Some might argue that this is just a back door way of raising the inflation target. Not so. Inflation targeting is what got us into this mess. If we had been targeting NGDP in 2008, level targeting, then monetary policy would have been far more stimulative, the recession would have been much milder, and the sovereign debt crisis would have been confined to Greece and perhaps one other country. We don’t need an expedient like a temporarily higher inflation target, which will further erode central bank credibility. Rather we need an entirely new policy rule, a rule that will be so robust that it doesn’t have to be abandoned every time we face a recession or a debt crisis. A rule that is consistent with 2% inflation in the long run. Nominal income targeting is the policy rule that is most likely to fit that description.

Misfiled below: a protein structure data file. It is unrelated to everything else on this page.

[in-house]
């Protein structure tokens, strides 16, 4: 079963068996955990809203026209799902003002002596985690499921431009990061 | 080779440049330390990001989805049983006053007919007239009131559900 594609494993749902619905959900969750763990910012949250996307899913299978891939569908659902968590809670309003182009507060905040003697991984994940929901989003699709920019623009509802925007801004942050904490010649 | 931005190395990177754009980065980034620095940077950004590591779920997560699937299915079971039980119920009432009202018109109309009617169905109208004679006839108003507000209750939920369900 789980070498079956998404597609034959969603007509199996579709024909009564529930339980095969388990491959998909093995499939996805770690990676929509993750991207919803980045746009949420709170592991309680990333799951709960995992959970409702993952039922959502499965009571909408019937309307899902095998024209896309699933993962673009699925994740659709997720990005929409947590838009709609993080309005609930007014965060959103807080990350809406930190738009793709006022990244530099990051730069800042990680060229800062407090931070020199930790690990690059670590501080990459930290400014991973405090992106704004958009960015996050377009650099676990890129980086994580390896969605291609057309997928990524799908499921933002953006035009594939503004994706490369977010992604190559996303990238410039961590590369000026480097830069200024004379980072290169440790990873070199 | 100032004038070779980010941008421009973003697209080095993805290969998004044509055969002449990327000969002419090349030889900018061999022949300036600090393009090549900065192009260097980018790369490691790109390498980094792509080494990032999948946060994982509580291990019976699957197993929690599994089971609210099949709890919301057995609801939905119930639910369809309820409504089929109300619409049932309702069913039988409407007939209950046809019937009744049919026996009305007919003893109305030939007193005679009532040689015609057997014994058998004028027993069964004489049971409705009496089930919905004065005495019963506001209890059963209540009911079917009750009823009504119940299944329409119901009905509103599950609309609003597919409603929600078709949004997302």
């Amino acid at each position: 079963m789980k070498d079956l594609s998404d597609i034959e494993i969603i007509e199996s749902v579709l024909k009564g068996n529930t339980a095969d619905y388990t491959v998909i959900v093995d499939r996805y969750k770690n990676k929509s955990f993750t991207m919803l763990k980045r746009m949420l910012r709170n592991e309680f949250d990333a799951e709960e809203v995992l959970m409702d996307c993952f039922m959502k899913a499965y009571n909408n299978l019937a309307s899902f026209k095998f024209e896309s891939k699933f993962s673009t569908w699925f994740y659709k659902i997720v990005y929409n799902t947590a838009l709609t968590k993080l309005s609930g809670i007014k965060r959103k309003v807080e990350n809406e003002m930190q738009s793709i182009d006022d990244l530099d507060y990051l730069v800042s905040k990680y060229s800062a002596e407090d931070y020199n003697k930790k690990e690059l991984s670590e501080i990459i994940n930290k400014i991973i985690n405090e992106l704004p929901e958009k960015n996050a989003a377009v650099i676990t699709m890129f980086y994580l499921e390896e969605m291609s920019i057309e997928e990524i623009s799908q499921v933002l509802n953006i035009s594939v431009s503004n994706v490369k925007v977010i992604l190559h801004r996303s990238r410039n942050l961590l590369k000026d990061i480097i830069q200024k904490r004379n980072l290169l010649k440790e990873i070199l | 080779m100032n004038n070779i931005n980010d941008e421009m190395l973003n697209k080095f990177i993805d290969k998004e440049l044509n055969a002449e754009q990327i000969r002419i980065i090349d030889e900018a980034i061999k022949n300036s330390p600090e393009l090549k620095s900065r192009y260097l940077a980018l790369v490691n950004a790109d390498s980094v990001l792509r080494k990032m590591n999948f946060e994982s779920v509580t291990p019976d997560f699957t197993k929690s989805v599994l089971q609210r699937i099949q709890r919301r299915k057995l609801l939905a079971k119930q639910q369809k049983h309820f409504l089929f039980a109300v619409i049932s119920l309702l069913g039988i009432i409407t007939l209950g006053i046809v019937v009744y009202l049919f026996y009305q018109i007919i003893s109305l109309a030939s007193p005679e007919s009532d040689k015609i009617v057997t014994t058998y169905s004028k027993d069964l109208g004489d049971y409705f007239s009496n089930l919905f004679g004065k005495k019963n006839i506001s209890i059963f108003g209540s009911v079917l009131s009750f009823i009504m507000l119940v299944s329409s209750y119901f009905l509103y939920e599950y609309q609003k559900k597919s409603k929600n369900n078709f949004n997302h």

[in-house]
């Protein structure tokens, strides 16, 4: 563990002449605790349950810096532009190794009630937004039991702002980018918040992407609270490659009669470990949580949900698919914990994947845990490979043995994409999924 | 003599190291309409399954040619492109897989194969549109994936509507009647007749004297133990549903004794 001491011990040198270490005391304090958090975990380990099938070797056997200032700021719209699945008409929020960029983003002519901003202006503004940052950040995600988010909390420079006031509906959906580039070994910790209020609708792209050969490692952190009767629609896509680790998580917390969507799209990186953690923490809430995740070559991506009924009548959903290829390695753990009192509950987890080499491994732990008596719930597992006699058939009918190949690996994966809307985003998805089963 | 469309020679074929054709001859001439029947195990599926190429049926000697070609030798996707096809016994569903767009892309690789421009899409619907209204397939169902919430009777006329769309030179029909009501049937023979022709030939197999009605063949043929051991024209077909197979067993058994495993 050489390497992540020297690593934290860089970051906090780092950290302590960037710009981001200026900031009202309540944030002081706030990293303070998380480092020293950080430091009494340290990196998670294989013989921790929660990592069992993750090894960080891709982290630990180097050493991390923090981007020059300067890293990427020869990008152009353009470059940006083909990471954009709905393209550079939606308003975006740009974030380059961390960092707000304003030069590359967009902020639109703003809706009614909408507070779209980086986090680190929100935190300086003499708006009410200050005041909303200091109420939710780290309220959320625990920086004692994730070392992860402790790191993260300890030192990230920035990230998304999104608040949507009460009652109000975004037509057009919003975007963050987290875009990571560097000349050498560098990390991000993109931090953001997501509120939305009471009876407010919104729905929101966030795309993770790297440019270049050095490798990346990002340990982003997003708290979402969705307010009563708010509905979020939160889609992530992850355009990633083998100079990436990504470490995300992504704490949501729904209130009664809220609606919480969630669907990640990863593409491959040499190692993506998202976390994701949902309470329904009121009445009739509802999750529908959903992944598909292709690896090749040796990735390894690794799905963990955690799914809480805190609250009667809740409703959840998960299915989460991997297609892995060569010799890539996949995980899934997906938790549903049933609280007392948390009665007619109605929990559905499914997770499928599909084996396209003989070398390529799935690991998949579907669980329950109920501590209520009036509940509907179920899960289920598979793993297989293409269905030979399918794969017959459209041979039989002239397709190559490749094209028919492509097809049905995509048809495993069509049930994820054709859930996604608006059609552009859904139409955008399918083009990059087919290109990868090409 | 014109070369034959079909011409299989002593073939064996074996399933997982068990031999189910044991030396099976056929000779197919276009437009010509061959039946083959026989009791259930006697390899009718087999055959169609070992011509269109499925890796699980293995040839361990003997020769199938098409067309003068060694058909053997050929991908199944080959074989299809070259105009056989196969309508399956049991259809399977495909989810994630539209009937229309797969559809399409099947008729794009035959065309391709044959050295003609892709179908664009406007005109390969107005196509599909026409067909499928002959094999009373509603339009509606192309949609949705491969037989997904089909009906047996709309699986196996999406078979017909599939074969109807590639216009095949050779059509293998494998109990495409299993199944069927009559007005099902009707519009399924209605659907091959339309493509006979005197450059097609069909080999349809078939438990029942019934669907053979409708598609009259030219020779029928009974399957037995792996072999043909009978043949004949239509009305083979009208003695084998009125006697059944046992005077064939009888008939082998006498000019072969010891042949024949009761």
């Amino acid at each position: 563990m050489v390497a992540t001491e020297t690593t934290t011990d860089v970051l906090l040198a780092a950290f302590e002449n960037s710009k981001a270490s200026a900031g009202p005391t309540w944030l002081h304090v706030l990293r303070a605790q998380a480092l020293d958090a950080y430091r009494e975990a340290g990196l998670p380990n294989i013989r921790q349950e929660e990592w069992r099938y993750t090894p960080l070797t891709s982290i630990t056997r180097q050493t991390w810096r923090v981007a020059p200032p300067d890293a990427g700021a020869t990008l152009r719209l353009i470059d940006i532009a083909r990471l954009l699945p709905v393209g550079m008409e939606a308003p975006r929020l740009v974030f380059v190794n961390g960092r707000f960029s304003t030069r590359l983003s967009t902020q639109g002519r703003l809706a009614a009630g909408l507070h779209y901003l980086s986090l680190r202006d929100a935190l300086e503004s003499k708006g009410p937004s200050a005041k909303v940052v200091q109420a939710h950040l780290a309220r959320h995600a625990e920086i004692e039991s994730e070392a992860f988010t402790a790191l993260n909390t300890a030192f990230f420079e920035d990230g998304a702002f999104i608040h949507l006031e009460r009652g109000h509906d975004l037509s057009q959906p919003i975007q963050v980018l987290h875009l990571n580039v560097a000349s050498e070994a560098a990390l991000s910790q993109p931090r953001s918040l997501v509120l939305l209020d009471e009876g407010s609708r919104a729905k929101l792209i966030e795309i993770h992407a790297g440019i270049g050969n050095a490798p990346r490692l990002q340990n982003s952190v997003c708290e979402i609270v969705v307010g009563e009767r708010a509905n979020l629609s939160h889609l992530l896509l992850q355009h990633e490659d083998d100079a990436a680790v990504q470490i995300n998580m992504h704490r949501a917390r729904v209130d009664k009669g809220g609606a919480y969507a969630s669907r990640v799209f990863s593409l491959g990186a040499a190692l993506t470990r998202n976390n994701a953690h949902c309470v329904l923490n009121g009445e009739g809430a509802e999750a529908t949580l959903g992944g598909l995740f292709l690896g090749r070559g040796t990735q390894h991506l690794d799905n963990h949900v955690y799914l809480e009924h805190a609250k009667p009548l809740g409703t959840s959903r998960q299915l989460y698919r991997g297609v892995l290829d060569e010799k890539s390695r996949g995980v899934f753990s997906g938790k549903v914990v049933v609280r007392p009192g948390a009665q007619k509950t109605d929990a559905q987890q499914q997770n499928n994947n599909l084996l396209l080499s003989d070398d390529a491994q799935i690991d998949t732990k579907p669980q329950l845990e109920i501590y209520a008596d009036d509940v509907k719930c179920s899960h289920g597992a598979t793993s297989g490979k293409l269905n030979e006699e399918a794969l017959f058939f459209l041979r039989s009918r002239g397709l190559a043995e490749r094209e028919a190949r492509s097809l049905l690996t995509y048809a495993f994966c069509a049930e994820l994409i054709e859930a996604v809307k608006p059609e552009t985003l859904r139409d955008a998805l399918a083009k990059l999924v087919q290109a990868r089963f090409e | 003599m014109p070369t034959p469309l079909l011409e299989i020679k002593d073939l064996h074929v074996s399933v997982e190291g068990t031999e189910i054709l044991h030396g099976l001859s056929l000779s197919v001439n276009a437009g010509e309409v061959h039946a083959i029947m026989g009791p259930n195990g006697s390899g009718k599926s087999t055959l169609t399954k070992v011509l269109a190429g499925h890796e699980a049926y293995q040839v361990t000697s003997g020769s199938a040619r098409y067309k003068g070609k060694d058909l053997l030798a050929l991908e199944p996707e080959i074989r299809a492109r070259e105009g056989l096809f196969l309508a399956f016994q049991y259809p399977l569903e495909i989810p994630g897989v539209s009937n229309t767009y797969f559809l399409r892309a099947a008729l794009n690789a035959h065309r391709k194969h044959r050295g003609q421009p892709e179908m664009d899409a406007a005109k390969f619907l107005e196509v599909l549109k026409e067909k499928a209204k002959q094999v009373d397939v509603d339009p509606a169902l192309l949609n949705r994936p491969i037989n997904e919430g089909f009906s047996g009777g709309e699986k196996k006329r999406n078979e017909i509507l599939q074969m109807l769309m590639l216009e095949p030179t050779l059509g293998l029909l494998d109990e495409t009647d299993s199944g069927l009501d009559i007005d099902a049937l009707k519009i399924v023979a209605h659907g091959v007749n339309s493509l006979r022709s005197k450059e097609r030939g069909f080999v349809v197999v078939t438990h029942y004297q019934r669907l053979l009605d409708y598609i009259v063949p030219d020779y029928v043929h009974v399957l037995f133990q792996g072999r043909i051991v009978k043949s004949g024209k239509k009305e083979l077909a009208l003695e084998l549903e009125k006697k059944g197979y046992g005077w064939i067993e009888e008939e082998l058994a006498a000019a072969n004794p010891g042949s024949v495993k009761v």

Clairwil
by Gold Member on Jan. 6, 2013 at 6:07 PM

Ajay Shah

WE ARE in danger of losing sight of hard-won institutional achievements. For decades, rich countries have done a good job of delivering 2% inflation. By removing the fear of inflationary episodes, governments have obtained low-cost financing. In the short run, one can always cheat on bondholders once by triggering off an episode of inflation. In return, the bond market will mistrust the institutions of rich countries for many decades.

The fiscal problems of many rich countries are fairly structural. The set of promises that have been made to citizens are not affordable. If the choice is posed as one of reneging on bondholders versus reneging on citizens, then reneging on bondholders appears to be a good choice for a populist government. But in most situations, reneging on bondholders will not be enough to restore fiscal soundness. Even if unanticipated inflation shaves 30% off the debt/GDP ratio, a very big debt/GDP ratio will remain, and the fundamental fiscal dynamics will remain adverse (the precise situation differs from one country to the next). The State will then face a more difficult situation in the future, facing fiscal stress while lacking a supportive bond market. It makes more sense to renege on citizens, as the countries of Europe have been gradually doing in recent years, with a retreat of the unaffordable welfare state.